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Reference: Schultz, MK, (2013). A case study on the appropriateness of using quick response (QR) codes in libraries and museums. Library and Information Science Research, 35 (3), 207-215.Citable link to this page:

 

A case study on the appropriateness of using quick response (QR) codes in libraries and museums

Abstract: Libraries and museums are increasingly looking to mobile technologies, including quick response (QR) codes, to better serve their visitors and achieve their overall institutional goals; however, there is a lack of information regarding patrons' perceptions of QR codes - information essential to successful implementations. This case study explored staff members' and patrons' perceptions of QR codes at Ryerson University Library and the Museum of Inuit Art in order to determine the extent to which QR codes are appropriate for use in libraries and museums. Observations and 56 patron and staff interviews were conducted to obtain data on usage, knowledge, reactions and expectations regarding QR codes in these institutions. It was found that QR code usage was low, but that there was potential for use, with patrons' reactions being generally positive. Three themes were identified from an analysis of the results: an assumption that young people and smartphone owners use QR codes; that QR codes are only used for one-way provision of information, not to initiate a conversation; and that QR codes can be used to personalize a visit to an institution. Libraries and museums are advised that based on these findings, QR codes can provide a cost effective and potentially powerful tool, but patrons should be first surveyed to tailor these initiatives to their wants and needs. © 2013 Elsevier Inc.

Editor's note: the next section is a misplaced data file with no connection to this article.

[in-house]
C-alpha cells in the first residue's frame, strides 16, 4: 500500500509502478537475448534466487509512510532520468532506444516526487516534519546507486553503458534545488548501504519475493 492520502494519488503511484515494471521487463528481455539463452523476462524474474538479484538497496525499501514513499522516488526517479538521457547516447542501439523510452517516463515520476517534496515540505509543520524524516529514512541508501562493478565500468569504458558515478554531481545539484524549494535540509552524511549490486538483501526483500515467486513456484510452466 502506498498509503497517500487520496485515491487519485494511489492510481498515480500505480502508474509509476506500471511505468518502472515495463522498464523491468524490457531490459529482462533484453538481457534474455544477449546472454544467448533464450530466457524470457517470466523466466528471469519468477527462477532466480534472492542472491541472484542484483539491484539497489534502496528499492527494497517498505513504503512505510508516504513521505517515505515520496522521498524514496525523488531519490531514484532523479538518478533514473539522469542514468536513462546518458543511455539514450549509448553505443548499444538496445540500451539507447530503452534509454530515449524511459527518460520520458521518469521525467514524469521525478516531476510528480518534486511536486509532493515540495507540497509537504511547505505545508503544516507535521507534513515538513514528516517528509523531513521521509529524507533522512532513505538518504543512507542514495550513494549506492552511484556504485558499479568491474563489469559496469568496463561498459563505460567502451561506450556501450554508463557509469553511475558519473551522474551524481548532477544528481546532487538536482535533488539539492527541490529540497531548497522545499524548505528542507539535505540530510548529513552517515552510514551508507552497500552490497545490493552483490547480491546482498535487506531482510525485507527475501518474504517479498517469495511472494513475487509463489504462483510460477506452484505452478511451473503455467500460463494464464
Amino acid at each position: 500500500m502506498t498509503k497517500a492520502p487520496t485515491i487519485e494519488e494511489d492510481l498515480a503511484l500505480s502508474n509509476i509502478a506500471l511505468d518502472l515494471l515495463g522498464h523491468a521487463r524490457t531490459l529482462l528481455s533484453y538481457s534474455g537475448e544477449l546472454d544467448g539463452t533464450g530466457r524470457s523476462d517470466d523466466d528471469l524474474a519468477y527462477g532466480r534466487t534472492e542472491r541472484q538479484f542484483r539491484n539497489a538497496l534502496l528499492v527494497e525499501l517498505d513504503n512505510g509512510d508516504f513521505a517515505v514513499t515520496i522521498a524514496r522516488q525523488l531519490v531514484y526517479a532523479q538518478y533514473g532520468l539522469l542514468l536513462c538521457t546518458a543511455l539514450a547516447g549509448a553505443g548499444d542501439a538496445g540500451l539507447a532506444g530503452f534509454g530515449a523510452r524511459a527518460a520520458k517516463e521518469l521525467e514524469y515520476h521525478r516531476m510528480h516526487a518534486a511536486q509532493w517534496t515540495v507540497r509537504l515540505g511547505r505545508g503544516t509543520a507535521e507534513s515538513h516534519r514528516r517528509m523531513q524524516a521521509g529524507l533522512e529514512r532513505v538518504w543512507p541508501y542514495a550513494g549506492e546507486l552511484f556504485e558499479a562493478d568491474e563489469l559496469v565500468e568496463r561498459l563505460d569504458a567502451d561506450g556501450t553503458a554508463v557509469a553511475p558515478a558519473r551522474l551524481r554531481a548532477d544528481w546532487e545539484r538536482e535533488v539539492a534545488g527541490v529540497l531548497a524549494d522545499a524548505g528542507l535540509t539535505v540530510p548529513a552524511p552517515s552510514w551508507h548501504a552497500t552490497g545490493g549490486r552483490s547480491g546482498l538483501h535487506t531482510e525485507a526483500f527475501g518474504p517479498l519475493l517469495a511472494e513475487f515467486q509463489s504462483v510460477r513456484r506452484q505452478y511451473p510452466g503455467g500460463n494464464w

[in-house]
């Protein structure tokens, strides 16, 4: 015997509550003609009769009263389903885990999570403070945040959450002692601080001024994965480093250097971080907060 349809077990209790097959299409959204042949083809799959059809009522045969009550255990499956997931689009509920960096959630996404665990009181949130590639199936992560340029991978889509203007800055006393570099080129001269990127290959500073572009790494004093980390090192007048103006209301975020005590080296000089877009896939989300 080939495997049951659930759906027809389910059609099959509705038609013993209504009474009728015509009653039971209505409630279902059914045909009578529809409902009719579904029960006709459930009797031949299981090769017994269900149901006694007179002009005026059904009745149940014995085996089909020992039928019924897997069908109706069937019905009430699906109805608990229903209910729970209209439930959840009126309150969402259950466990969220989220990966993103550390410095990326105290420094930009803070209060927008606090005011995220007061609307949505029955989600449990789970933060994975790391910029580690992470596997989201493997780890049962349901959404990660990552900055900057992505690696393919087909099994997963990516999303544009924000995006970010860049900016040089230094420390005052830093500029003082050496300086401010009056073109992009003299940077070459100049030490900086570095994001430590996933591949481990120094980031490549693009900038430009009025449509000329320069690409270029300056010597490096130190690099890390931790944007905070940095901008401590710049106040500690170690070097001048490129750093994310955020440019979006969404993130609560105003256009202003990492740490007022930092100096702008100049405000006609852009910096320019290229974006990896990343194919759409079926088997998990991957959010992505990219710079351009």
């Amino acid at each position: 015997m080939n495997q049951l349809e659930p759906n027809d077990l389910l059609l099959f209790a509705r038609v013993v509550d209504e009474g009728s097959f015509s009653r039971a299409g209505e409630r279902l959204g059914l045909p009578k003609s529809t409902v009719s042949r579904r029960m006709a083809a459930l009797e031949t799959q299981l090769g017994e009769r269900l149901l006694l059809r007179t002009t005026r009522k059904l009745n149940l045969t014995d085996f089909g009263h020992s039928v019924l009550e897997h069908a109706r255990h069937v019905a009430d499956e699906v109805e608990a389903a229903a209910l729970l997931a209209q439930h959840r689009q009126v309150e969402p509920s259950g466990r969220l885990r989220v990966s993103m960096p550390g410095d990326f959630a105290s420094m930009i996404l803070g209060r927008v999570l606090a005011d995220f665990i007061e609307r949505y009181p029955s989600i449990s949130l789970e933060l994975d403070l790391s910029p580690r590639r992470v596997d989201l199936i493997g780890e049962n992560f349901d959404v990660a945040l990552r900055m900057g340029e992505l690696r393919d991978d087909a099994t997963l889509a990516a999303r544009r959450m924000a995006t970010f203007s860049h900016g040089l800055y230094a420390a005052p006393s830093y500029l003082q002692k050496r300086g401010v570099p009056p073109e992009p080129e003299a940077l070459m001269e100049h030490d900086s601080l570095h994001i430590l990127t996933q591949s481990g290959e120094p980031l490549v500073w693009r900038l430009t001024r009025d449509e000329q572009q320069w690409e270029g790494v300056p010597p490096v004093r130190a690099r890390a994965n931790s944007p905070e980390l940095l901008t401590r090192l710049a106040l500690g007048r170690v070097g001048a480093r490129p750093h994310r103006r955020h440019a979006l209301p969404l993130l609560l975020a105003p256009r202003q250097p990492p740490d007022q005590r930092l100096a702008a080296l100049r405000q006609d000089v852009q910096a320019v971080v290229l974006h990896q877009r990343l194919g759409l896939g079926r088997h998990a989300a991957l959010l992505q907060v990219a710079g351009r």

Peer Review status:Peer reviewedPublication status:PublishedVersion:Accepted ManuscriptNotes:Copyright 2013 Elsevier. All rights reserved.This is the author's version of a work that was accepted for publication in Library and Information Science Research. Changes resulting from the publishing process, such as peer review, editing, corrections, structural formatting, and other quality control mechanisms may not be reflected in this document. Changes may have been made to this work since it was submitted for publication. A definitive version was subsequently published in Library and Information Science Research, Volume 35, Issue 3, July 2013, Pages 207-215, DOI: 10.1016/j.lisr.2013.03.002

Bibliographic Details

Publisher: Elsevier B.V.

Publisher Website: http://www.elsevier.com/

Journal: Library and Information Science Researchsee more from them

Publication Website: http://www.sciencedirect.com/science/journal/07408188

Issue Date: 2013-7

pages:207-215Identifiers

Urn: uuid:e9033b5e-d4ca-40c2-a1b4-8edd833f481e

Source identifier: 440074

Doi: https://doi.org/10.1016/j.lisr.2013.03.002

Issn: 0740-8188 Item Description

Type: Journal article;

Language: eng

Version: Accepted Manuscript Tiny URL: pubs:440074

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Author: Schultz, MK - - - - Bibliographic Details Publisher: Elsevier B.V. - Publisher Website: http:-www.elsevier.com- - - Journal: Libr

Source: https://ora.ox.ac.uk/objects/uuid:e9033b5e-d4ca-40c2-a1b4-8edd833f481e



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